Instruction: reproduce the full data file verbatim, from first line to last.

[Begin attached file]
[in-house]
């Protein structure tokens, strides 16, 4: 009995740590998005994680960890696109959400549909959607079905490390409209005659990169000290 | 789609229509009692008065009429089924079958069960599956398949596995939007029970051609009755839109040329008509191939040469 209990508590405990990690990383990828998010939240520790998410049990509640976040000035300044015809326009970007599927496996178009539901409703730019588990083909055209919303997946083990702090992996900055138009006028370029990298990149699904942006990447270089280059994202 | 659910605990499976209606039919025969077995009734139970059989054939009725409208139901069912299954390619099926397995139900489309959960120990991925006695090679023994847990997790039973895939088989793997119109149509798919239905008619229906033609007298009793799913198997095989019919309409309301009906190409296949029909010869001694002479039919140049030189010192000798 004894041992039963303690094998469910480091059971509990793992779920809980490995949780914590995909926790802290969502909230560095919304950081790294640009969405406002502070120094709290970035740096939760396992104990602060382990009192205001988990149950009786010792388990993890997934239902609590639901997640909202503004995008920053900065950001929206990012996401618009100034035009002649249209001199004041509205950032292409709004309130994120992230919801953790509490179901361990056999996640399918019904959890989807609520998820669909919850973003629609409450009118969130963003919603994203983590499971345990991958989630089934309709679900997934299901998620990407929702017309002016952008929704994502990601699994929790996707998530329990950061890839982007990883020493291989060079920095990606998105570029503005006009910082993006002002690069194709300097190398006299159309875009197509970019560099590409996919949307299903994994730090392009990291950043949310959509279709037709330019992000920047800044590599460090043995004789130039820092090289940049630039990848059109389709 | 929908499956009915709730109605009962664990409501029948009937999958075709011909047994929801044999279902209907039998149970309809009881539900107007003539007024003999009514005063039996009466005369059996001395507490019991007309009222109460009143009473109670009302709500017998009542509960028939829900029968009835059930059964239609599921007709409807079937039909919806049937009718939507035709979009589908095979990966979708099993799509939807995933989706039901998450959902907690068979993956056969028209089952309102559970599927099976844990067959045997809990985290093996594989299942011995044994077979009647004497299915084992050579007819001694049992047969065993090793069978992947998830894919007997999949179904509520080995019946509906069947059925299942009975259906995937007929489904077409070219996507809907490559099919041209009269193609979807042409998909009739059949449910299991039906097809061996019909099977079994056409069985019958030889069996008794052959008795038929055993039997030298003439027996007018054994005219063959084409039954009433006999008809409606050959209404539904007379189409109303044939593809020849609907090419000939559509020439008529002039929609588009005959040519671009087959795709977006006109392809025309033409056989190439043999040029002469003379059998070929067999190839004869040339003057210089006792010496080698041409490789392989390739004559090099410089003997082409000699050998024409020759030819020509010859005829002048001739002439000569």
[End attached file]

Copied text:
[in-house]
């Protein structure tokens, strides 16, 4: 009995740590998005994680960890696109959400549909959607079905490390409209005659990169000290 | 789609229509009692008065009429089924079958069960599956398949596995939007029970051609009755839109040329008509191939040469 209990508590405990990690990383990828998010939240520790998410049990509640976040000035300044015809326009970007599927496996178009539901409703730019588990083909055209919303997946083990702090992996900055138009006028370029990298990149699904942006990447270089280059994202 | 659910605990499976209606039919025969077995009734139970059989054939009725409208139901069912299954390619099926397995139900489309959960120990991925006695090679023994847990997790039973895939088989793997119109149509798919239905008619229906033609007298009793799913198997095989019919309409309301009906190409296949029909010869001694002479039919140049030189010192000798 004894041992039963303690094998469910480091059971509990793992779920809980490995949780914590995909926790802290969502909230560095919304950081790294640009969405406002502070120094709290970035740096939760396992104990602060382990009192205001988990149950009786010792388990993890997934239902609590639901997640909202503004995008920053900065950001929206990012996401618009100034035009002649249209001199004041509205950032292409709004309130994120992230919801953790509490179901361990056999996640399918019904959890989807609520998820669909919850973003629609409450009118969130963003919603994203983590499971345990991958989630089934309709679900997934299901998620990407929702017309002016952008929704994502990601699994929790996707998530329990950061890839982007990883020493291989060079920095990606998105570029503005006009910082993006002002690069194709300097190398006299159309875009197509970019560099590409996919949307299903994994730090392009990291950043949310959509279709037709330019992000920047800044590599460090043995004789130039820092090289940049630039990848059109389709 | 929908499956009915709730109605009962664990409501029948009937999958075709011909047994929801044999279902209907039998149970309809009881539900107007003539007024003999009514005063039996009466005369059996001395507490019991007309009222109460009143009473109670009302709500017998009542509960028939829900029968009835059930059964239609599921007709409807079937039909919806049937009718939507035709979009589908095979990966979708099993799509939807995933989706039901998450959902907690068979993956056969028209089952309102559970599927099976844990067959045997809990985290093996594989299942011995044994077979009647004497299915084992050579007819001694049992047969065993090793069978992947998830894919007997999949179904509520080995019946509906069947059925299942009975259906995937007929489904077409070219996507809907490559099919041209009269193609979807042409998909009739059949449910299991039906097809061996019909099977079994056409069985019958030889069996008794052959008795038929055993039997030298003439027996007018054994005219063959084409039954009433006999008809409606050959209404539904007379189409109303044939593809020849609907090419000939559509020439008529002039929609588009005959040519671009087959795709977006006109392809025309033409056989190439043999040029002469003379059998070929067999190839004869040339003057210089006792010496080698041409490789392989390739004559090099410089003997082409000699050998024409020759030819020509010859005829002048001739002439000569």